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 Corydoras oiapoquensis   Nijssen, 1972                           

his cory is like a Corydoras panda look-alike, the difference being is that C .oiapoquensis has the caudal peduncle spot on the base of the caudal fin, plus the tail has about 3 bands whereas C. panda has a clear tail. Apart from that they are very much alike, but I have found C. oiapoquensis to be a very shy fish, hence the quick and not so great photo here, as the fish appeared instead of waiting for it to come nearer, you can still see the main characteristics in the image.

Corydoras oiapoquensis

Corydoras oiapoquensis occurs in the wild alongside a long-snouted look-a-like Corydoras condiscipulus. The Latin name of condiscipulus actually means schoolmate pertaining to the fact that they are together much of the time. You can see in the pictures below the difference in the length of the snout.

Corydoras oiapoquensis

  Corydoras condiscipulus

Above pictures showing Corydoras oiapoquensis on left and
 Corydoras condiscipulus on the right.

They were imported into the U.K., as far as I know, about 1996. The top picture is the male, I think, as the females don't get very gravid looking or heavy before the spawning cycle, so sometimes you can make a mistake identifying them. I was lucky and picked up 2 males and 1 female from a well known outlet in the north of England in March 98 and housed them in a 17" x 15" x 15" tank. Every time that I appeared in the fishhouse they would scatter about the tank and so I decided to cover the top of the tank to cut down on the light.

About 1 month later, with the tank being in darkness most of the time, I did not notice that they had spawned, with about 12 eggs laid on the Java Moss.  I had missed the first spawning as the parents must have ate the fry, so I took the eggs out to a separate container. The eggs are a kind of rusty/orange colour and about 2mm in size.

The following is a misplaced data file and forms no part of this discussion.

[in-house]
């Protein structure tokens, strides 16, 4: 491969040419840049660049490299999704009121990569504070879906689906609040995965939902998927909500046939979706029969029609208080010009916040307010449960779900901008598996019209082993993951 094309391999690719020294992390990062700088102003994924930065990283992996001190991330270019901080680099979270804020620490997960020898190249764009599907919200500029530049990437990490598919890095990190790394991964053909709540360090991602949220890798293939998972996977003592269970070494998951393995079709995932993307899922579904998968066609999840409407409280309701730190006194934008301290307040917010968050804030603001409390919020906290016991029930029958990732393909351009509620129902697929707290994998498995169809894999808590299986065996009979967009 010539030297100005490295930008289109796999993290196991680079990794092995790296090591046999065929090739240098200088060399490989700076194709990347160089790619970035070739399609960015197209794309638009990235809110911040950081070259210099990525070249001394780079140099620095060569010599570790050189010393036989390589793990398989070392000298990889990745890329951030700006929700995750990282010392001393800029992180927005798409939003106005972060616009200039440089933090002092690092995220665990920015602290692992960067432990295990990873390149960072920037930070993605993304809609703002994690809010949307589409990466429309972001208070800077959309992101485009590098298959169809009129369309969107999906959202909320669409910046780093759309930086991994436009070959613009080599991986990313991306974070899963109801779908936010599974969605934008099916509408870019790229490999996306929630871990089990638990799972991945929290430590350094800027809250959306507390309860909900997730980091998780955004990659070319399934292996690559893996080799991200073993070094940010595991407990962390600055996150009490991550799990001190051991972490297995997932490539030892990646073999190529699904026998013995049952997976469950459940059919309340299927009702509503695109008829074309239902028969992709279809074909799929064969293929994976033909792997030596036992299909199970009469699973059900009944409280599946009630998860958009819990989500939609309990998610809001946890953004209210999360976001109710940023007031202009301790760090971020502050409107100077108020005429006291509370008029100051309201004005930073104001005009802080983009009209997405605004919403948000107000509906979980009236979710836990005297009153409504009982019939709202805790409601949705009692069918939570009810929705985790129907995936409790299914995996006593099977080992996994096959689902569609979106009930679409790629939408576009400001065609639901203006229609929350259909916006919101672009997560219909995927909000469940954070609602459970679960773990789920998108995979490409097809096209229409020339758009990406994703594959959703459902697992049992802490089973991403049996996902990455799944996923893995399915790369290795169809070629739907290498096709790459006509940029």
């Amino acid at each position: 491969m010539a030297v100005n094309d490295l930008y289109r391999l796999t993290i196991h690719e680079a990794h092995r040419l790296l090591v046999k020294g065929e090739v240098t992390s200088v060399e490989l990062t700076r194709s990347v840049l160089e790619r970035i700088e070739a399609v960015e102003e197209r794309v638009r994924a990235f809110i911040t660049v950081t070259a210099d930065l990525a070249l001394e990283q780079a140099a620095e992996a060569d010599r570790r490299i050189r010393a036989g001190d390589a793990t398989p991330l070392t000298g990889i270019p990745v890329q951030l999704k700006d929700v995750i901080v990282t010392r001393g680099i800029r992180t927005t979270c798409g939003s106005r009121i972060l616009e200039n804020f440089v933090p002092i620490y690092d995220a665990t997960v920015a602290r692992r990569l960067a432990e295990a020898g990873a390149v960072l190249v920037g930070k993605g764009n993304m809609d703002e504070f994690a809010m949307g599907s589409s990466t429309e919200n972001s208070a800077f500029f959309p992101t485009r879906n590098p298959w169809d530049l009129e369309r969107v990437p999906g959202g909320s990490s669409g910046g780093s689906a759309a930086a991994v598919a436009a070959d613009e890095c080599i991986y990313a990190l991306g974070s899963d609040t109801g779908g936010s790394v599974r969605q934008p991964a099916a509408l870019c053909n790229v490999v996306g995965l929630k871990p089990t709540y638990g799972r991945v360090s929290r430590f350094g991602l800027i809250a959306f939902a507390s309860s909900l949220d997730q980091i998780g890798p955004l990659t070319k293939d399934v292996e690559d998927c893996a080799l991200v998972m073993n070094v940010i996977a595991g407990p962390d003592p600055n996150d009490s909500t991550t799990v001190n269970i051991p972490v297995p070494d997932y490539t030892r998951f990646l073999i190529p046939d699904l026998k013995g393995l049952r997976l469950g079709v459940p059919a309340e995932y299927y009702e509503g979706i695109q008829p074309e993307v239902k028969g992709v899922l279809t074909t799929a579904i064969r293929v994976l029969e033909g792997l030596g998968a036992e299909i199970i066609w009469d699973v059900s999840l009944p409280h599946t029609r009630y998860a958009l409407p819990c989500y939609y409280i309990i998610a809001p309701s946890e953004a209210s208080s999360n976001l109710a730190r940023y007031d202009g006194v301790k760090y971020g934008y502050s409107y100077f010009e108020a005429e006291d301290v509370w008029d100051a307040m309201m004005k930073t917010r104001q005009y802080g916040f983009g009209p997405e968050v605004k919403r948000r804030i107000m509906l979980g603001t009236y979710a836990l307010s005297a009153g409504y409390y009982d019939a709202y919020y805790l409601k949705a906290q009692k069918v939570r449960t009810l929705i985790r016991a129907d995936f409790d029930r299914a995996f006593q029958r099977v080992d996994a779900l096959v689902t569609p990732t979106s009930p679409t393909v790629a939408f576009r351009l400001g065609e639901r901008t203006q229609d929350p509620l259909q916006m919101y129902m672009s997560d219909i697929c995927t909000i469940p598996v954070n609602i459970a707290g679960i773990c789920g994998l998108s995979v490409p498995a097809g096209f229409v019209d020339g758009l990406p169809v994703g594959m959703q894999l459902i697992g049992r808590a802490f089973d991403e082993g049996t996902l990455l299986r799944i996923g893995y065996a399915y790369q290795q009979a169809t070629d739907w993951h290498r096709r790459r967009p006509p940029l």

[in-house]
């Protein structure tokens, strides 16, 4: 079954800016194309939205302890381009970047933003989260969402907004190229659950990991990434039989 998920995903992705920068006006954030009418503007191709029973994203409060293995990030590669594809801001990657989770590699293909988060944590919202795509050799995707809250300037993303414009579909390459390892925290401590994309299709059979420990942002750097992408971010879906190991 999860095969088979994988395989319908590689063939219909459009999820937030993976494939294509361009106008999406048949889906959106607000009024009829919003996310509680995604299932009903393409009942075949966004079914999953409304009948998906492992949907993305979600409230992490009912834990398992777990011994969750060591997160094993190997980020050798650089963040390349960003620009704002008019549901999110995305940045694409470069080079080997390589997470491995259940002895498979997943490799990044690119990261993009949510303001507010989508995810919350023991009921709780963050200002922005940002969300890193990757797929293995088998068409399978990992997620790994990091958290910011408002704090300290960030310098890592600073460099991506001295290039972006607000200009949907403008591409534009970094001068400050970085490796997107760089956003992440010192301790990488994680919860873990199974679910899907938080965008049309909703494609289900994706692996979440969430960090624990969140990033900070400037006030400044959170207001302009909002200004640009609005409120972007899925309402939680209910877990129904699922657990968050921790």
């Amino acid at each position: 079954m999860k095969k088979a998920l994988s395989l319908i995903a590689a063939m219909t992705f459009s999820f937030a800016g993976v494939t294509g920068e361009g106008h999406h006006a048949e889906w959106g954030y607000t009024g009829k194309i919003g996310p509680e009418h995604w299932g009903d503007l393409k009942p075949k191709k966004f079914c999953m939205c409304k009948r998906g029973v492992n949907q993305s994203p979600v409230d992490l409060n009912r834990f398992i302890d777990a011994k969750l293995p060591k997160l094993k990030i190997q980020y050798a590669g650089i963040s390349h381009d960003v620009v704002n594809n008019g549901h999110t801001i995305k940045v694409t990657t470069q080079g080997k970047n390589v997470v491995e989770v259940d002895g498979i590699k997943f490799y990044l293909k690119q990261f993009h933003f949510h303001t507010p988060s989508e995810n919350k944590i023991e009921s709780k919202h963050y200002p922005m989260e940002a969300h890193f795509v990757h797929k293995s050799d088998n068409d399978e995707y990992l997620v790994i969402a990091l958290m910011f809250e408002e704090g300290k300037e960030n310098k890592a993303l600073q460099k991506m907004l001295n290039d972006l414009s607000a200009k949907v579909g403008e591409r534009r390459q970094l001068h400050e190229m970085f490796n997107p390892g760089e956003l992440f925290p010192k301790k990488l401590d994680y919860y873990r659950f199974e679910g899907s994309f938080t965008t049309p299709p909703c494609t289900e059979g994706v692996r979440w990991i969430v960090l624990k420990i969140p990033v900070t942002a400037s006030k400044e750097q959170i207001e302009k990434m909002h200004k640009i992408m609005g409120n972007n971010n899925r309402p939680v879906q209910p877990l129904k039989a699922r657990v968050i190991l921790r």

Below is a small photo gallery of the breeding of Corydoras oiapoquensis, just click on the thumbnail to get a larger image.

Picture of egg 2mm with grains of sand attached to it.

Picture of egg 2mm with grains of sand attached to it.
Three youngsters 10 weeks old. Three youngsters 10 weeks old.
Youngster at 10 weeks old. Youngster at 10 weeks old.


There are a few variations of this species where there is no banding in the tail and some that have no black blotch in the dorsal.

Dorsal 1/7; Anal 1/5; Head short and compact.

Flesh coloured body. Dorsal fin with black blotch to base. Caudal fin with black blotch at the base with dark bands. Black band covering eyes. Adipse fin with a black marking to leading edge.

A tank setup would entail a soft substrate such as sand or a small gravel and a nice plant covering around the back and sides of the aquarium. If housed in a community tank a mixture of small South American characins or the smaller varieties of Asian Rasboras would suffice, as larger fishes would intimidate these shy Cory's, and would stop them eating and would be therefore detrimental to their overall health.

As stated above, the tank size, but a 18" x 12" x 12" would suffice. When they spawned the tank parameters were a temp.of 77f and a pH of 6.with a GH of 1. As mentioned before they are apt to eating very small fry, so it is advised to take the eggs away and introduce the fry back, if desired, at about 1 month old. They are quite an easy species to spawn and I was surprised that they did when the pH was on the low side. A very shy species and likes to hide in the tank, so give pots etc.for their comfort.

The usual fare for adult Corydoras, a good quality flake food, tablet food, frozen bloodworm and whiteworm used sparingly.The fry can be fed brine shrimp from a very early age and grow quick in the first month, then they are apt to slow down.

Corydoras: Cory = helmeted; doras = leathery skin,(helmeted Doras) cuirass.
oiapoquensis: Named for the Rio Oiapoque in French Guiana were this Corydoras gets its name from.

Burgess, W.E. 1992. Colored Atlas of Miniature Catfish. Every Species of Corydoras, Brochis & Aspidoras. T.F.H. Publications, Inc. Neptune City, New Jersey (USA). 224 p.

Photo Credits
Top & Photo Gallery: Allan James @ ScotCat 

Middle Pictures :       Sandy Milne
Factsheet 014

Common Name:
Stripe Tailed Panda
 French Guiana  French Guiana, Cumuri Creek at left bank of Río Oiapoque upstream of first rapids of Grande Roche,  southwest of  village Oiapoque
5.5cm. (2¼ins)
23-25°c (73-77°f.)
6.0 - 7.2
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                                                                                                                                        Factsheet 14= updated January 16, 2005, © ScotCat 1997-2018   Go to Top